Vigilance and Creative Solutions are Necessary to Keep Facility and Service Expenses Under Control
Companies and supply management departments naturally devote most of their attention to their major, top-line expenses, and with good reason. However, this can leave the bottom 10 percent to 20 percent of the operating budget ignored and unscrutinized. While this segment of expenses represents a smaller piece of the budgetary pie, it also presents the most opportunity for improvement. If you’re looking for the best way to quickly move the needle, it can be worthwhile to take a second look at recurring facility expenses and service charges. Below are some of the challenges companies face in keeping their basic facility services and other overhead expenses under control, and some strategies for dealing with them.
Negotiate Hard (and Smart) For the Best Deal
The most important thing you can do to save money is drive a hard bargain for your company. This applies just as much to minor expenses as major ones. It is important to be assertive with incumbent suppliers that may be taking your business for granted. Even if you have great working relationship, don’t be afraid to push on pricing – after all, the relationship could have room for improvement if you discover you’re getting overcharged.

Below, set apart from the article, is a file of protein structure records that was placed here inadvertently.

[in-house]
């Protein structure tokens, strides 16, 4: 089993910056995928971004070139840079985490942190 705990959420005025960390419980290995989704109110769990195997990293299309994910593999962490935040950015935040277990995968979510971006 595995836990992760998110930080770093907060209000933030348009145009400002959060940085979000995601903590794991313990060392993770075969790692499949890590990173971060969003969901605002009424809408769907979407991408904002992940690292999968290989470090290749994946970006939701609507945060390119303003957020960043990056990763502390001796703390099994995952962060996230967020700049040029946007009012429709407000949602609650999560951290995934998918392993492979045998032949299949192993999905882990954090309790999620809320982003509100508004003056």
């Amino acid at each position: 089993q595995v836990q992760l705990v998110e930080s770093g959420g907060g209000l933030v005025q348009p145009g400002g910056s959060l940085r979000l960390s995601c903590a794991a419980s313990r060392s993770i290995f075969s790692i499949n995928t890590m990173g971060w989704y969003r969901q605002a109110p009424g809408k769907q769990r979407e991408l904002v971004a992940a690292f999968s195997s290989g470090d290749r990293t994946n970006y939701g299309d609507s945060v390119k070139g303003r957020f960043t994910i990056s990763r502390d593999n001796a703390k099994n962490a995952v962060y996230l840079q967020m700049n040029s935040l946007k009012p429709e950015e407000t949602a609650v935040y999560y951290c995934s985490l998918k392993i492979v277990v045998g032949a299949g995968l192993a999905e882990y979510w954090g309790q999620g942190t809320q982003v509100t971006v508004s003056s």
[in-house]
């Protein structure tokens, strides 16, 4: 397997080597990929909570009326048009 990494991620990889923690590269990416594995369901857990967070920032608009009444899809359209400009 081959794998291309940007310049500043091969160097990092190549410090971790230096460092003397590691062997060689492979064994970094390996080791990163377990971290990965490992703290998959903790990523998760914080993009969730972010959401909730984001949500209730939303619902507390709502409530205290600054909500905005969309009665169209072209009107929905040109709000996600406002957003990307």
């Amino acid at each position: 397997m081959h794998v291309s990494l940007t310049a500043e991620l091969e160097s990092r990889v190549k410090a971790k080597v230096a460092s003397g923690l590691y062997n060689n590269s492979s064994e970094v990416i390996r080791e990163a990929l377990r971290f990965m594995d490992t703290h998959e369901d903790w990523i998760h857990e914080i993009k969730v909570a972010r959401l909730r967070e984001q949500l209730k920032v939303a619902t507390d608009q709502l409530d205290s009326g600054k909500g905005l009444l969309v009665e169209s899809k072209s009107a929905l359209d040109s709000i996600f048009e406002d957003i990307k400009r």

Don’t Assume Service Levels Are Optimized
An organization can suffer from a “set it and forget it” mind-set regarding finances for supplier services a year or two ago, a lot could have changed since then. Employee may have come and gone, sales volumes could have risen or fallen, and new technologies or pricing plans may have entered the marketplace without your knowledge. For these reasons, it make sense to continuously re-evaluate your services to make sure they fit the company you are today, rather than the company you used to be.
Read the Fine Print (and Check it Again Later)
When it come time to bid out services or renegotiate a contract, there is a flurry of activity associated with securing the very best rates, terms and conditions. However, many companies act as if the work is finished once signatures are on the page. If you’re looking at contract compliance with your won suppliers, price increases should be a focal point. We’ve encountered annual increases of 10 percent to 15 percent to 5 percent. Just as egregiously, we have found instances of “annual” increases being applied every nice or 10 months, rather than every 12 months. Over the life of a contract, this practice could add up to thousands of dollars in unnecessary expenditures.